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Hatching of a rare double-headed turtle in a barnstable nesting site

Rare twins have recently hatched in Cape Cod, Massachusetts, according to local wildlife hospitals and education centers. The Cape Wildlife Center shared on a social media page on Sunday afternoon that diamondback terrapins hatched from a protected nesting site in Barnstable. He was taken to the hospital by a member of the Barnstable Natural Resources Department. Freshly hatched turtles have a condition called bicepali, a rare abnormality that can arise from both genetic and environmental factors that affect the embryo during development. Like conjoined twins, turtles share parts. They have some of their bodies and also independent. In this case, they have two heads and six legs. When the newly hatched turtles were admitted to the Cape Wildlife Center, both sides of the turtle were very careful and active, and both sides remained bright and active with a little over two weeks of hospital care. They’re swimming and gaining weight. It’s impossible to get into their minds, but they seem to be working together to navigate the environment, “the Cape Wildlife Center wrote. increase. Although they always survive very long or have a good quality of life, Cape Wildlife officials say they give reasons for optimism about freshly hatched turtles. Hospital workers observed that the head controlled each of the three legs while on the move and while swimming. Related Video: A 600-pound leatherback turtle was rescued and announced at Cape Cod. A barium study revealed that each head has its own gastrointestinal tract. The right side appears to be a little developed, but both sides are feeding and digesting. Monitored deep-sea swimming tests have shown that both sides of a freshly hatched turtle can be adjusted to reach the surface and breathe when needed. There’s still a lot to learn about them, and our next step is to get a CT scan when they’re a little bigger. This gives us more information about the internal structure they share, “the Cape Wildlife Center writes.

A rare double-headed turtle that recently hatched in Cape Cod, Massachusetts, according to local wildlife hospitals and education centers.

Cape Wildlife Center That social media page Diamondback terrapins hatched from a protected barnstable nesting site on Sunday afternoon and were taken to the hospital by members of the Barnstable Natural Resources Department.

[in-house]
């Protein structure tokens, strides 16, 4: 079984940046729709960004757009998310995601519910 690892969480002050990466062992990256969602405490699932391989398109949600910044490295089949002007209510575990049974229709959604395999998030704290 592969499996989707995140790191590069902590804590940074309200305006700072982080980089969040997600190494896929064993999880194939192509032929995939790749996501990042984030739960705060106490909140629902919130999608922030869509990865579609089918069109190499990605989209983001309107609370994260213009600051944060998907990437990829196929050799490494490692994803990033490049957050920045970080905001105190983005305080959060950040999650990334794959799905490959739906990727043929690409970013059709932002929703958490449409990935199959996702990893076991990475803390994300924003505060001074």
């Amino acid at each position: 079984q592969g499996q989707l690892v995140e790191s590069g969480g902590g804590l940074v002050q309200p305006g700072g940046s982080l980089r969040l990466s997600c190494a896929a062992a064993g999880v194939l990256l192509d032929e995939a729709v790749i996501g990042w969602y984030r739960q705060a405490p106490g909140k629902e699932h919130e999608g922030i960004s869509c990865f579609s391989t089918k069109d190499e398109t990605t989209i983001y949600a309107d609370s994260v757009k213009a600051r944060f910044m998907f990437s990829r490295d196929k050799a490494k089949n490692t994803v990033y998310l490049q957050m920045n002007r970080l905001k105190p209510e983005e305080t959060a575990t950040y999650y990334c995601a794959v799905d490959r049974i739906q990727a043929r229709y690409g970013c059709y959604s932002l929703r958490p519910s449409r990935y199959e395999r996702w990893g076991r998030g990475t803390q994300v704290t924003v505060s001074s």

Freshly hatched turtles have a condition known as biceps, a rare abnormality that can arise from both genetic and environmental factors that affect the embryo during development.

Like conjoined twins, turtles share part of their body and have independent parts. In this case, it has two heads and six legs.

When the newly hatched turtle was admitted to the Cape Wildlife Center, both sides of the turtle were very careful and active. And during a little over two weeks of hospital care, both sides remain bright and lively.

“They eat, swim and gain weight every day. It’s impossible to get into their minds, but they seem to work together to navigate the environment.” Cape Wildlife Center wrote..

Biceps animals don’t always live longer or have a better quality of life, but Cape Wildlife officials say they give reasons for new hatching animals to be optimistic. rice field.

So far, x-rays have revealed that the newly hatched pups have two spines that fuse further down the body. Hospital workers observed that the head showed control of three legs each while on the move and while swimming.

Related Video: A 600-pound leatherback turtle was rescued and released in Cape Cod

Barium studies have revealed that each head has its own gastrointestinal tract. The right side appears to be a little more developed, but both sides are eating and digesting.

Supervised deep-sea swimming tests have shown that both sides of a freshly hatched turtle can be adjusted to reach the surface and breathe when needed.

“There’s still a lot to learn about them. The next step is to get a CT scan when they’re a little bigger, which gives us more information about the internal structure they share,” Cape said. Wildlife Center writes.



Hatching of a rare double-headed turtle in a barnstable nesting site

Source link Hatching of a rare double-headed turtle in a barnstable nesting site

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